in the collection
Even Education Trust find NCLB Not Meeting the Grade
We have neglected our own affairs. Our education is inadequate....
— Walter Lippman, Conversations (1965)
The timing was awful. Not that President Bush could have known. It's just that what he said on Sept. 14 was spoken the day after U.S. Sen. Robert Byrd had addressed the same topic and two weeks after one of the program's big supporters gave it a grade of "needs improvement" and blamed the administration. Mr. Bush tried to play catch up on Sept. 16 but did himself no good. The topic was education.
Mr. Bush's Sept. 14 radio address was devoted in large part to trumpeting the success of his "No Child Left Behind Act," the hallmark of his administration's attempt to improve student achievement in the United States. He said that the act is "raising standards for student achievement, giving parents more choices, requiring more accountability from school and funding education at record levels." In the same address he said that his proposed budget for next year would increase education payments by $11.1 billion to $53.1 billion.
On Sept. 16, he went to Nashville, Tenn., where he spoke at Kirkpatrick Elementary School. He defended the funding he requested, saying it was adequate to give extra help to schools unable to meet the standards imposed by the act. It would have all been terribly moving but for one thing: His comments followed those made on the Senate floor by the thoughtful and intelligent Byrd of West Virginia.
Sen. Byrd discussed "No Child Left Behind" and the funding being sought by the administration, comparing it to funds Mr. Bush wants to spend on Iraq: "It is equally ironic that the administration is seeking an estimated $60 billion to $70 billion in additional funding for Iraq from the American taxpayers at a time when the Senate is debating adding a fraction of that amount to an appropriations bill to provide critical funding ... for school children in poor school districts."
Sen. Byrd observed that earlier in the week he had unsuccessfully sought to add $6.1 billion for education programs needed to fund the money Congress authorized for fiscal year 2004 in the act. He observed that his colleagues and Mr. Bush think enough funding being provided for education and any additional amount would unfairly burden the burgeoning deficit. Sen. Edward Kennedy, who supported Mr. Bush when the law was first passed, said $53.1 billion was an insignificant increase of $26 million over the preceding year. Senators Kennedy and Byrd were not the only ones concerned about the administration's attitude toward education.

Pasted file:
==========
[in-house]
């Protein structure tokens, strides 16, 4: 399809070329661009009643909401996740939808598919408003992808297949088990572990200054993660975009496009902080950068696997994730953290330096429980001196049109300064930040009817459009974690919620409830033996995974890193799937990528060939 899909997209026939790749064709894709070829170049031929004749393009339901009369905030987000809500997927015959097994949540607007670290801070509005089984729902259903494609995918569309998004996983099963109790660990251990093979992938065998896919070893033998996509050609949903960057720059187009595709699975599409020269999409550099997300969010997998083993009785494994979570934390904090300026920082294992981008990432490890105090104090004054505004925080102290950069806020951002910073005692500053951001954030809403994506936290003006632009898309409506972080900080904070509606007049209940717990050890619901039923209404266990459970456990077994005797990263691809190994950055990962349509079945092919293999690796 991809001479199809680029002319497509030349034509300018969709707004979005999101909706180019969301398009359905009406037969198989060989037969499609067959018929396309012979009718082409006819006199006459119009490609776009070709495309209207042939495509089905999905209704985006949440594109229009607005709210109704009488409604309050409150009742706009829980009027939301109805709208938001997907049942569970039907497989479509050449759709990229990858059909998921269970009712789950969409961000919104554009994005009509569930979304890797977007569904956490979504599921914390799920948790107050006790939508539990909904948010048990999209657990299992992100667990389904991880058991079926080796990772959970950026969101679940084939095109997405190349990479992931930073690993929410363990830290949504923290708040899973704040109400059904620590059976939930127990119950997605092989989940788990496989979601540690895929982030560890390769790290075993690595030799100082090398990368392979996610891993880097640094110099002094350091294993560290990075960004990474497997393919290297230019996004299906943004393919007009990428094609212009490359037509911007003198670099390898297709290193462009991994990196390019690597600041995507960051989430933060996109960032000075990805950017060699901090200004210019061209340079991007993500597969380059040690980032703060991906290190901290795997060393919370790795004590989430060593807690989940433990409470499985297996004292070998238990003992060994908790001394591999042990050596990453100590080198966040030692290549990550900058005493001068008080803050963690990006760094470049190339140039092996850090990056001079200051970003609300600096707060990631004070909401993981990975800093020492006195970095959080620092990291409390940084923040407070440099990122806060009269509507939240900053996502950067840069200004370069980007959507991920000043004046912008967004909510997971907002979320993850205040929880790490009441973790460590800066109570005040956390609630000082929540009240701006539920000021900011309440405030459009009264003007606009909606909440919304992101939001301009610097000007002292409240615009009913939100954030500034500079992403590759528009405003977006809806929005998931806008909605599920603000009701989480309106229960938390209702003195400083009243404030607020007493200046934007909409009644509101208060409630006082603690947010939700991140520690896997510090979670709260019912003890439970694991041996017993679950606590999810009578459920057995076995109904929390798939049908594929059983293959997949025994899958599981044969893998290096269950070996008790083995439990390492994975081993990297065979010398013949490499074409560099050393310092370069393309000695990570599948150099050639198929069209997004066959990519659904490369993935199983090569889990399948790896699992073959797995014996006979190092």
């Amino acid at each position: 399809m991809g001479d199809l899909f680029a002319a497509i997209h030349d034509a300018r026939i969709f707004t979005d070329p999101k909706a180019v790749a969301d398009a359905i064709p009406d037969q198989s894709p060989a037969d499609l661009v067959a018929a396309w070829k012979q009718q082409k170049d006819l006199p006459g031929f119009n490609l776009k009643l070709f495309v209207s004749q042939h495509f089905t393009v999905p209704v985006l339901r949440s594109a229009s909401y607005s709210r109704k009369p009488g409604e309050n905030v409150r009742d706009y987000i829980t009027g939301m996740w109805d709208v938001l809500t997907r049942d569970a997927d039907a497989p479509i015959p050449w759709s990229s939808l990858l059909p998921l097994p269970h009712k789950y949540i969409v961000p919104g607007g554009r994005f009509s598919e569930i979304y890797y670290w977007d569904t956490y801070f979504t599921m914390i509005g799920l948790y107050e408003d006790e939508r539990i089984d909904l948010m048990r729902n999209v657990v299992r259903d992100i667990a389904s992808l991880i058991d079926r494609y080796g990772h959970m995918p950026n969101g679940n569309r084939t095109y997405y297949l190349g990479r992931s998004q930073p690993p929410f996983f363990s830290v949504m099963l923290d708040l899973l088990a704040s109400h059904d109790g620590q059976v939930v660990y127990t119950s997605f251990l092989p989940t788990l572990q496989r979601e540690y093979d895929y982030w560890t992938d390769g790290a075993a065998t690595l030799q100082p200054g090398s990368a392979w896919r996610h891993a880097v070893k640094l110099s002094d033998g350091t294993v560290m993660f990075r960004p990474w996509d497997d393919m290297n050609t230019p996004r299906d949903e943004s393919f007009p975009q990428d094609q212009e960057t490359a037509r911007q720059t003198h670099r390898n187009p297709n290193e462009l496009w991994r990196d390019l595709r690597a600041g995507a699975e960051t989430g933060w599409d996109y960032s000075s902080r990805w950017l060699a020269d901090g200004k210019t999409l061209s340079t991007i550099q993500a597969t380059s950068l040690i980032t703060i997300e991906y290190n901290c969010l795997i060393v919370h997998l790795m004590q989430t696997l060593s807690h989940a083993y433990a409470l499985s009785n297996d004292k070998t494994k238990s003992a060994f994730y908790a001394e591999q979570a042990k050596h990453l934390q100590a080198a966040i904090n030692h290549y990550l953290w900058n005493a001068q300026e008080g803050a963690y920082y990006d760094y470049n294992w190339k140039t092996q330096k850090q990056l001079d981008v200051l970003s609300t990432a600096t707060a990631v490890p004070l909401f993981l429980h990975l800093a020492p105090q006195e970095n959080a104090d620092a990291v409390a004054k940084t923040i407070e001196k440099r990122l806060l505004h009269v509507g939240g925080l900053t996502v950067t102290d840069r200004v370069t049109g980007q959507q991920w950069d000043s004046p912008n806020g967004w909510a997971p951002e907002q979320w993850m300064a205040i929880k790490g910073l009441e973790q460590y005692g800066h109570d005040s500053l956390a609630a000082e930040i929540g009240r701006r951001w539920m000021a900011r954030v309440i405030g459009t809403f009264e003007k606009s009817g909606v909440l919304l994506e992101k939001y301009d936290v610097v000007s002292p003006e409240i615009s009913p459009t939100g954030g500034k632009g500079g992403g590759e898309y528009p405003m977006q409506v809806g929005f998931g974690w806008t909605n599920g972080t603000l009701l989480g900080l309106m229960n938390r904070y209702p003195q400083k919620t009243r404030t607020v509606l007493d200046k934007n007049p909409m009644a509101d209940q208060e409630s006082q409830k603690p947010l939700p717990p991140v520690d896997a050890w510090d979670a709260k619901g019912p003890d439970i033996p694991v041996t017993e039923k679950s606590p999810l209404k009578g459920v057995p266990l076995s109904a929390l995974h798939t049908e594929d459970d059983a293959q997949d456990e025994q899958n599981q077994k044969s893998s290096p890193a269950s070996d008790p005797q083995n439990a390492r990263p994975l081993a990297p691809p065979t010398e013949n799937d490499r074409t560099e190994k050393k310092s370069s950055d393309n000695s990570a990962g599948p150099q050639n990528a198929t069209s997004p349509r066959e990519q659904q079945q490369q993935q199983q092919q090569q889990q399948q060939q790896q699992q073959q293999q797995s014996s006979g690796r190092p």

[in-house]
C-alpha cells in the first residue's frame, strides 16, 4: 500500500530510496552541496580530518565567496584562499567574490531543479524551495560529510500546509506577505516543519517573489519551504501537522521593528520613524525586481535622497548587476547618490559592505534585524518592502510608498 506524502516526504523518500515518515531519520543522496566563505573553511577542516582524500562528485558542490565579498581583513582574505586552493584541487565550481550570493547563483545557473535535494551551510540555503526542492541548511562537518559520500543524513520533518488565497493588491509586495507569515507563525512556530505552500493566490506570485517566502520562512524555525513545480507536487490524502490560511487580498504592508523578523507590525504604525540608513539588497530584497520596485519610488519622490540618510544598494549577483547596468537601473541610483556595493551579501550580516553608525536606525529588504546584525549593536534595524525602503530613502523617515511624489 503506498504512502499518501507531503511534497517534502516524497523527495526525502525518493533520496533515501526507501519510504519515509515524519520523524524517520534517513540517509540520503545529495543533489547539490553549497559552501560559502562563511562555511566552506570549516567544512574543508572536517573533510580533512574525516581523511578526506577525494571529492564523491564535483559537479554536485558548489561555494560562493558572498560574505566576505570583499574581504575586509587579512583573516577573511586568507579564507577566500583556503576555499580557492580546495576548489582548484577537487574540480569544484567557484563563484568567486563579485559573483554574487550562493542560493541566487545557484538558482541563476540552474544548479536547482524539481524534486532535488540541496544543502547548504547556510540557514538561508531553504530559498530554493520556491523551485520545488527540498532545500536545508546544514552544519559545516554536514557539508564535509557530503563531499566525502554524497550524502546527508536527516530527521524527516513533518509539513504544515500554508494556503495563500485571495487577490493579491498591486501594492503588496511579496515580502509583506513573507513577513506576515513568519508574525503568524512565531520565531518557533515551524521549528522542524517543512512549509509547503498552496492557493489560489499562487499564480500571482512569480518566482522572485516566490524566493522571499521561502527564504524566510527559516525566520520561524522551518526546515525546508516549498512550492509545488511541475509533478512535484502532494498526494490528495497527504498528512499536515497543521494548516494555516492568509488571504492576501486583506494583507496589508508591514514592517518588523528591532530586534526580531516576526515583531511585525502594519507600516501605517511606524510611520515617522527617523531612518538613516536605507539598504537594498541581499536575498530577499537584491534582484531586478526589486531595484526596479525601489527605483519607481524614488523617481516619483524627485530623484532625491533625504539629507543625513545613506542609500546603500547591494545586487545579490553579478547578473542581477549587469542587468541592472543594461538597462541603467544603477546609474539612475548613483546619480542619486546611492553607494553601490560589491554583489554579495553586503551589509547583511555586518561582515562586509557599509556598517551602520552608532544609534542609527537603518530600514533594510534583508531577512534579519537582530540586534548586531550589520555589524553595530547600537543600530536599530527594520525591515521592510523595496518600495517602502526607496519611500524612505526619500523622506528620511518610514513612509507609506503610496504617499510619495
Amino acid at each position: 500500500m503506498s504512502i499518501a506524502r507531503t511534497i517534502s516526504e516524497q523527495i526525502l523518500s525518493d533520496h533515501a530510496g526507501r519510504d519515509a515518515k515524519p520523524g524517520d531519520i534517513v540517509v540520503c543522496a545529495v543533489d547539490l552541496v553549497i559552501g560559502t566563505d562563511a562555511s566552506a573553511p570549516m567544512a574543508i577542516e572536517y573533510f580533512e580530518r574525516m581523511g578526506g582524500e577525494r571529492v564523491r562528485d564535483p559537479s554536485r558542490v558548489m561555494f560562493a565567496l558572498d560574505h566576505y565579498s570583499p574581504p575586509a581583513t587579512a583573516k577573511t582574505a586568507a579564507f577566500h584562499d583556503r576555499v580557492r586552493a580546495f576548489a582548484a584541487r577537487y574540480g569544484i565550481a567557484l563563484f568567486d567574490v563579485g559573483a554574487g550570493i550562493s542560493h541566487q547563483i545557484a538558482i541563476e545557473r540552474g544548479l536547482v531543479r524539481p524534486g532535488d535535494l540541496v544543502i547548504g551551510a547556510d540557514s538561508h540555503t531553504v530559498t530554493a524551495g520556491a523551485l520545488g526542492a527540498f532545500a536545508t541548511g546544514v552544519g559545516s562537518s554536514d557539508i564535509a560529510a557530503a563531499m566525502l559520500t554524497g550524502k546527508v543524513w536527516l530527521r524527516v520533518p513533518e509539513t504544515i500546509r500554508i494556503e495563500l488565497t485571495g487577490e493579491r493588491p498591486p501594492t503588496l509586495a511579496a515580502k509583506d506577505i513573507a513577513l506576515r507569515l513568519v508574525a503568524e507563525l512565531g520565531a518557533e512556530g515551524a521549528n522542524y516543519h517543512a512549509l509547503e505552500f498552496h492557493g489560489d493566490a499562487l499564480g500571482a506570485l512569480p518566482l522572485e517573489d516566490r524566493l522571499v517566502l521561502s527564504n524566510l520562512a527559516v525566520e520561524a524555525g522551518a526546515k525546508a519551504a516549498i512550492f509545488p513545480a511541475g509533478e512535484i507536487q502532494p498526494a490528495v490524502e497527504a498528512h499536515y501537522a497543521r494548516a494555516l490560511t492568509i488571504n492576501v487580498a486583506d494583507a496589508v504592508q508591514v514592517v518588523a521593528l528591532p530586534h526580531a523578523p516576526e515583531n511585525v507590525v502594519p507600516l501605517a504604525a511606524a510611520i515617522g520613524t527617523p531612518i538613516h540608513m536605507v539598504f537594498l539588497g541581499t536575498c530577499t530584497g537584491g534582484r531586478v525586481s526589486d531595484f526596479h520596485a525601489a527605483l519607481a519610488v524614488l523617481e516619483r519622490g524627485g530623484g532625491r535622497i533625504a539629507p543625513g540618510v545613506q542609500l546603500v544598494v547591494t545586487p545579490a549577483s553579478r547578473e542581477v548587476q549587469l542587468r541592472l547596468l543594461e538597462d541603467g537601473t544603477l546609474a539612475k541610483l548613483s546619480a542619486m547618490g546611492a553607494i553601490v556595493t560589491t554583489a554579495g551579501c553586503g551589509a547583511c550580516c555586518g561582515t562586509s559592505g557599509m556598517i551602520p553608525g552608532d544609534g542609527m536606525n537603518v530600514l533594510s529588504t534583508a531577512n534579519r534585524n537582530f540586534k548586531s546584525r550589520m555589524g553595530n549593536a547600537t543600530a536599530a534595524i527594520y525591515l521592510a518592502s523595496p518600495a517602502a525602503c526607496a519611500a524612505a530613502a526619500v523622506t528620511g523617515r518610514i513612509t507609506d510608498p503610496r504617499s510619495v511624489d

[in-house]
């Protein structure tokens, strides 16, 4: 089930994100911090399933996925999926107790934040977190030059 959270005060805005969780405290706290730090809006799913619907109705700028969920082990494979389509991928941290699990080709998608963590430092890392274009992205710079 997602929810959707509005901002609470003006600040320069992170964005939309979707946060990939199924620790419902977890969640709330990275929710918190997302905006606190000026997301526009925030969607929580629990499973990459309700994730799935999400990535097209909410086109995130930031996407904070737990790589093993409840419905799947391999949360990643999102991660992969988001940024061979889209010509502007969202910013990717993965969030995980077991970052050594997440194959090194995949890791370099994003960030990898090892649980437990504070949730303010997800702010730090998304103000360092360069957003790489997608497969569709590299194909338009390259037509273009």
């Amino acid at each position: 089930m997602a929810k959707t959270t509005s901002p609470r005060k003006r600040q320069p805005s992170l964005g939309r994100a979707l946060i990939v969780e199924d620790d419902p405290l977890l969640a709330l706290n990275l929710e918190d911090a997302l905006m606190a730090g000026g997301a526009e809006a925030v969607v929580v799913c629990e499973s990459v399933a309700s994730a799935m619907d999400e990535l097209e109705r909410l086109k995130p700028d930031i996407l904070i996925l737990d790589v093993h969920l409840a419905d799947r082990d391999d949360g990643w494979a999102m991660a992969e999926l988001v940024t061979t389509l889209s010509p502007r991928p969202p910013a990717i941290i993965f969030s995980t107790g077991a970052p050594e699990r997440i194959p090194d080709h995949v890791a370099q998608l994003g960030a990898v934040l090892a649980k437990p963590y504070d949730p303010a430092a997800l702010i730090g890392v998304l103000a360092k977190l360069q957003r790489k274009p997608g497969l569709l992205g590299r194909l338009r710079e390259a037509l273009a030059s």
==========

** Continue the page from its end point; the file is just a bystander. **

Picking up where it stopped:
On Sept. 3 it was reported that the Education Trust, a non-profit group based in Washington that helped write "No Child Left Behind" had given the Education Department under the leadership of Secretary of Education Rod Paige a score of "Needs Improvement" for failing to raise the quality of classroom teachers, as required by the law. Ross Weiner, director of the trust, said that the department lacked leadership. He said the department was permitting schools to avoid making information public that, if public, would disclose that the wealthiest schools have the best-prepared teachers, something not all together surprising given this administration's inclination to help the rich, who, being even richer, will reach down and help out the poor.
Mr. Weiner blamed the department for failing to take advantage of the law's provisions to bring better-qualified teachers into classrooms with large numbers of disadvantaged children. The press release accompanying the report said: "When it comes to closing the achievement gap for poor and minority students, good teaching matters most. But the Department of Education has fallen short on providing adequate focus on the issue."
The report itself says that: "For the past two years, the Department has acted as if it believed accountability, alone, will bring about better achievement. The teacher quality provisions of NCLB have been at various times ignored, misinterpreted, and misunderstood. There is too little focus on these important issues and widespread confusion about what they mean. As a result, NCLB is seen by many as an attempt to arbitrarily punish experienced teachers, instead of what it actually is — a law that embraces the central importance of those teachers in helping students learn."
Mr. Weiner observes that whereas Title II of the act provides almost $3 billion a year to focus on teacher quality, the federal government has been derelict in ensuring that this money benefits the teachers and schools most in need. According to a recent Government Accounting Office report, many states have not even developed the data systems they need to be able to appropriately target these funds. "Without clear leadership from the Department, many of the teacher quality provisions in the law simply aren't being addressed," Mr. Wiener concluded.
Reacting to the report, Dr. Paige responded the same way he responded when it was disclosed that instead of being a model for a great school district, the Houston school district he led was a model of how clever administrators could lie about their accomplishments. Addressing the report, Dr. Paige said that the department was "steadfast in its commitment to ensuring that every child is afforded quality instruction from highly qualified teachers."
His shortcomings did not trouble him. They don't trouble the president either. They only trouble parents, teachers and students.
Standards and testing fine, but not enough
Boulder Daily Camera
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